What Does Regularly Mean? – Although there is no definition in the Standard of the term ‘regularly’ a sensible approach is set out in a 2021 information sheet from the ICAEW (unfortunately available to members only) that states that where income from an audited entity has exceeded the limits for three consecutive years, it has become a ‘regular’ event. In such circumstances it would be difficult to argue that it would be acceptable to continue to act.
Special Circumstances – There are some limited circumstances in which the fee limits may be exceeded such as:
- Engagements assigned by legislation – The fee dependence limits do not apply to engagements of entities where the responsibility for the engagement is assigned by legislation and the firm cannot resign from the engagement, irrespective of considerations of economic dependence (e.g. for certain public sector bodies) (IAASA Ethical Standard paragraph 4.33).
- Unpredictable events – Where fee limits are exceeded as the result of an unpredicted individual event or engagement and an objective, reasonable and informed third party would consider ceasing to act as detrimental or against the public interest, the firm may be able to continue subject to disclosure and adequate safeguards (IAASA Ethical Standard paragraph 4.38).
- Starting a new practice – A new firm seeking to establish itself may find it difficult to comply with the fee limits. For a period not exceeding two years, a firm may exceed the 15% limit for non-listed audited entities which are not PIEs, subject to an external independent quality control review before the audit report is issued (IAASA Ethical Standard paragraph 4.44).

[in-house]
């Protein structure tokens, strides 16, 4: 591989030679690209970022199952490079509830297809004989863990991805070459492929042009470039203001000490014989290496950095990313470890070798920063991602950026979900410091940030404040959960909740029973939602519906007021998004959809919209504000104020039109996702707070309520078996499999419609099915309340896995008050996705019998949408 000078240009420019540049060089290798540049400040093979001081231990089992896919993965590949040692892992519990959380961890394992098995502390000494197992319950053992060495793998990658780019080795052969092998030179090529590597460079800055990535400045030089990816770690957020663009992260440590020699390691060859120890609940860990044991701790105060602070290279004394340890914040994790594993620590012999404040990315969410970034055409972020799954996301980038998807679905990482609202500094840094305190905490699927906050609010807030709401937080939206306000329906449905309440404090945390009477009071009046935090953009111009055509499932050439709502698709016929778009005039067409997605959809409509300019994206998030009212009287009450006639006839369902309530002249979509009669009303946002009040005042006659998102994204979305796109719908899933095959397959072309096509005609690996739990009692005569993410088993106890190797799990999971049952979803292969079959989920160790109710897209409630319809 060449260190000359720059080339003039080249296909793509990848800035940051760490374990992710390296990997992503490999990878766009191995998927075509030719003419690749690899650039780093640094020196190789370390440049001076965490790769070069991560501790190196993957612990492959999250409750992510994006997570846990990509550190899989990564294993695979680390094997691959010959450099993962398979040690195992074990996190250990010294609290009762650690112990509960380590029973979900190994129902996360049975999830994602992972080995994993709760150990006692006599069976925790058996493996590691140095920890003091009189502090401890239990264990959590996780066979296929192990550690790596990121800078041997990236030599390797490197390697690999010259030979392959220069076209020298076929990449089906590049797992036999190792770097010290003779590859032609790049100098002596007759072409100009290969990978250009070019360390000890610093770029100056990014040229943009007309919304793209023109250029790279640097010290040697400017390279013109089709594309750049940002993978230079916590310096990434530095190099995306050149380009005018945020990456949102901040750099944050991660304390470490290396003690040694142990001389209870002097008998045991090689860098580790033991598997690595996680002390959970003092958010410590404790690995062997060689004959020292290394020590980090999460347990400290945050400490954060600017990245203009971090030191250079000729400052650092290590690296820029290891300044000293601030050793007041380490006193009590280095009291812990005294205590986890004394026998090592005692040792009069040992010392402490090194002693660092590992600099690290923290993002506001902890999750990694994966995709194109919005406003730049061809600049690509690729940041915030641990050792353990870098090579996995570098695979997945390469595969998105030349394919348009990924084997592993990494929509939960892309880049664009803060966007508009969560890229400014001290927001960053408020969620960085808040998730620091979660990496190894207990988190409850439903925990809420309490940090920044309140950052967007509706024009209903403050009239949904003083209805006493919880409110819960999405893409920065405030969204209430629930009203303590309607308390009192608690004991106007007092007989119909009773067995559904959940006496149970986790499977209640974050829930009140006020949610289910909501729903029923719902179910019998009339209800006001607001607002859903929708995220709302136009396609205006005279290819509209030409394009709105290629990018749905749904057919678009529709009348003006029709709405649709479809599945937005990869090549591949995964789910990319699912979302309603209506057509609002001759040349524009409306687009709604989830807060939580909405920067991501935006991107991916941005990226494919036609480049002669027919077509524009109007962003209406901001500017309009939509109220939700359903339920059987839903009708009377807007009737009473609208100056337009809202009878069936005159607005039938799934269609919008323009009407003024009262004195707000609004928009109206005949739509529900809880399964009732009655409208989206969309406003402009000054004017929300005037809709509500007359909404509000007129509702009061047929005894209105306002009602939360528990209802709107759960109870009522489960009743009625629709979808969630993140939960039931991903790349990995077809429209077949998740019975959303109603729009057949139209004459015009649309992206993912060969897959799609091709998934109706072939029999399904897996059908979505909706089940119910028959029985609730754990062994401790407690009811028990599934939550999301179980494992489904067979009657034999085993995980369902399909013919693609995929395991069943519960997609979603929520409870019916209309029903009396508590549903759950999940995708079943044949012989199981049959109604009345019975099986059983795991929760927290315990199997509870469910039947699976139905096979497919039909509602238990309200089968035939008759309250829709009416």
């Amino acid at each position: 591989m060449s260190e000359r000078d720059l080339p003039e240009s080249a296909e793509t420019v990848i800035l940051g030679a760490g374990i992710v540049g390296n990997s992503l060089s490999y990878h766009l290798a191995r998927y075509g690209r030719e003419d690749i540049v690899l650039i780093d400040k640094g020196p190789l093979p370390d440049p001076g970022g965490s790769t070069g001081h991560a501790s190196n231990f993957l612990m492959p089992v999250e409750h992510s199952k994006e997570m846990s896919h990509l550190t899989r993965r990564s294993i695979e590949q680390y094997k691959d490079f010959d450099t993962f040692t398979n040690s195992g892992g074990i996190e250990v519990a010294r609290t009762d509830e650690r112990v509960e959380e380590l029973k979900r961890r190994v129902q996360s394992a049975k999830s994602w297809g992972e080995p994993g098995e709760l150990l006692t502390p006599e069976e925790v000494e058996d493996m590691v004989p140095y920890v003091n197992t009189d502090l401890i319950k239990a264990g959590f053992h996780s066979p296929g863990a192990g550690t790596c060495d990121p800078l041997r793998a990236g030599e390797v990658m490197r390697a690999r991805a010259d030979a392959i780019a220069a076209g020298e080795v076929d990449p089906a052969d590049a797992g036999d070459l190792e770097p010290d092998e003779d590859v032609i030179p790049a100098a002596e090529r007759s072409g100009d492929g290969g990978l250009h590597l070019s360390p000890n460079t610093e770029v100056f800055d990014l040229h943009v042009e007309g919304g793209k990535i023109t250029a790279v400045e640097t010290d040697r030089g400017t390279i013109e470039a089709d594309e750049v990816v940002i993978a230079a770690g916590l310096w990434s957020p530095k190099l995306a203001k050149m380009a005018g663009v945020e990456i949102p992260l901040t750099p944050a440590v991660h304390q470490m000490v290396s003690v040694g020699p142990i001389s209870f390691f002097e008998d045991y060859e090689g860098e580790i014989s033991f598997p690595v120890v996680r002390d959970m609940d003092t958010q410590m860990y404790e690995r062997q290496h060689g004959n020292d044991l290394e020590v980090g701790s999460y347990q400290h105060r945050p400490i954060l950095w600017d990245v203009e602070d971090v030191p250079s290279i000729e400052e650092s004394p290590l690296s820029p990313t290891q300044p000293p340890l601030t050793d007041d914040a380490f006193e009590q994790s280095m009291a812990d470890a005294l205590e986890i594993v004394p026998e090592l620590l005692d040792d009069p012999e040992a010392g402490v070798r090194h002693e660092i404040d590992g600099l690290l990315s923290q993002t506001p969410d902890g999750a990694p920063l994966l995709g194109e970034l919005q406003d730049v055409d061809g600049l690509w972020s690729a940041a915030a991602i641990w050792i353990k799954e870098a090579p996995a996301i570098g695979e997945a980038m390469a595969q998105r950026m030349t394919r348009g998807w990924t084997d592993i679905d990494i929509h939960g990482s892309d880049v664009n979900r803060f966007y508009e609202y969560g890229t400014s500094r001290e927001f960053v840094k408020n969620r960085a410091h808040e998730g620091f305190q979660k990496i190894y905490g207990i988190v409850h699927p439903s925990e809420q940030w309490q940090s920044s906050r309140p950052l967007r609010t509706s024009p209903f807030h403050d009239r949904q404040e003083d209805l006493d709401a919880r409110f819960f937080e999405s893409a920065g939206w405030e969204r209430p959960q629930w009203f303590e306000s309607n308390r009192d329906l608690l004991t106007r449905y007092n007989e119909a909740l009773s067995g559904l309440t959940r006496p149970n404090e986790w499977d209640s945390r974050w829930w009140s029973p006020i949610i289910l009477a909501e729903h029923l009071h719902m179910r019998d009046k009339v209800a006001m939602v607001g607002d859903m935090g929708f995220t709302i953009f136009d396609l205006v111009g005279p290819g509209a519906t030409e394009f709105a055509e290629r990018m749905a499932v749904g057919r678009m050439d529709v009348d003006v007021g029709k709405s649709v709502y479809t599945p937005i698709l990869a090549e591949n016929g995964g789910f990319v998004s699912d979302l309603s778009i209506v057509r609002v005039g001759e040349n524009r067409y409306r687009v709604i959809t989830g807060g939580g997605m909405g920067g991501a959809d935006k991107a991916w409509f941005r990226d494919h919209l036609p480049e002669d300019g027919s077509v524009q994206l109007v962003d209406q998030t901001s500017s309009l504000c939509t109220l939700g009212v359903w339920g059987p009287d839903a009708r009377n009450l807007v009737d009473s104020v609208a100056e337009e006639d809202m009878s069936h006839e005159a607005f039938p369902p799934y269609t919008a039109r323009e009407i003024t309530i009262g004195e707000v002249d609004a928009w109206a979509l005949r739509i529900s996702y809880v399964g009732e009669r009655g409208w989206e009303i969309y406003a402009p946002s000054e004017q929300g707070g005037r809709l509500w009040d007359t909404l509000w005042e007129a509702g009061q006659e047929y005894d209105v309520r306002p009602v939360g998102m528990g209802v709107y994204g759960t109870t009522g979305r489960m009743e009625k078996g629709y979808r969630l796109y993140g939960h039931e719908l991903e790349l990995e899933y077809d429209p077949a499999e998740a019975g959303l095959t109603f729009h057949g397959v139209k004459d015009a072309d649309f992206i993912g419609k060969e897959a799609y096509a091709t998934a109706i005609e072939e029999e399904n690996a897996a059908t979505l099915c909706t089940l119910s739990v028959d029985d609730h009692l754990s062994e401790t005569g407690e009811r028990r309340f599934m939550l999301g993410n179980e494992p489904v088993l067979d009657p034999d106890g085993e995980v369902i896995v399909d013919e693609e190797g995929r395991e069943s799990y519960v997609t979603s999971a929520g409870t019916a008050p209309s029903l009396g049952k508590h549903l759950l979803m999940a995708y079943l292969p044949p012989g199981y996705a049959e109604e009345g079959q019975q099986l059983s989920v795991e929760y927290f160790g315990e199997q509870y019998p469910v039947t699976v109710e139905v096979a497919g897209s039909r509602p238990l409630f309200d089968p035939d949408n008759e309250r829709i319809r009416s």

- Small entities – For small entities the firm may be able to claim the relief given in paragraph 6.5 of the IAASA Ethical Standard Provisions Available for Audits of Small Entities (PAASE) and dispense with the need for an external review provided the disclosure required by paragraph 6.5 is made. See paragraph 6.4 of the IAASA Ethical Standard for a definition of what constitutes a ‘small entity’.
IT Controls Assessment
Auditors are reminded that there are relatively significant changes in the requirements of ISA 315 Identifying and Assessing the Risks of Material Misstatement for accounting periods commencing 15 December 2021, which in practical terms means, accounting periods Ended 31 December 2022 and later.
Auditors dealing with the audits of entities with such accounting periods affected by these change will need, to adopt new audit programmes and, in additional to the normal audit tests, to also assess the entity’s IT controls (no matter what the size of that entity).
This is a significant new development for auditors of SMEs, in particular, and will be a game changer ion the type of audit documentation and evidence of assessment of such IT controls by the auditor on audit files.
For an easy to implement additional (two page) IT Controls Questionnaire to help document the above process, please click on this link to download immediately for only €60 + VAT.
Please also go to our website to see our:
- Anti-Money Laundering Policies Controls & Procedures Manual (March 2022) – View the Table of Contents click here.
- AML webinar (March 2022) available here, which accompanies the AML Manual. It explains the current legal AML reporting position for accountancy firms and includes a quiz. Upon completion, you receive a CPD Certificate of attendance in your inbox.
- letters of engagement and similar templates. Please visit our site here where immediate downloads are available in Word format. A bulk discount is available for orders of five or more items if bought together.
- ISQM TOOLKIT or if you prefer to chat through the different audit risks and potential appropriate responses presented by this new standard, please contact John McCarthy FCA by e-mail at email@example.com.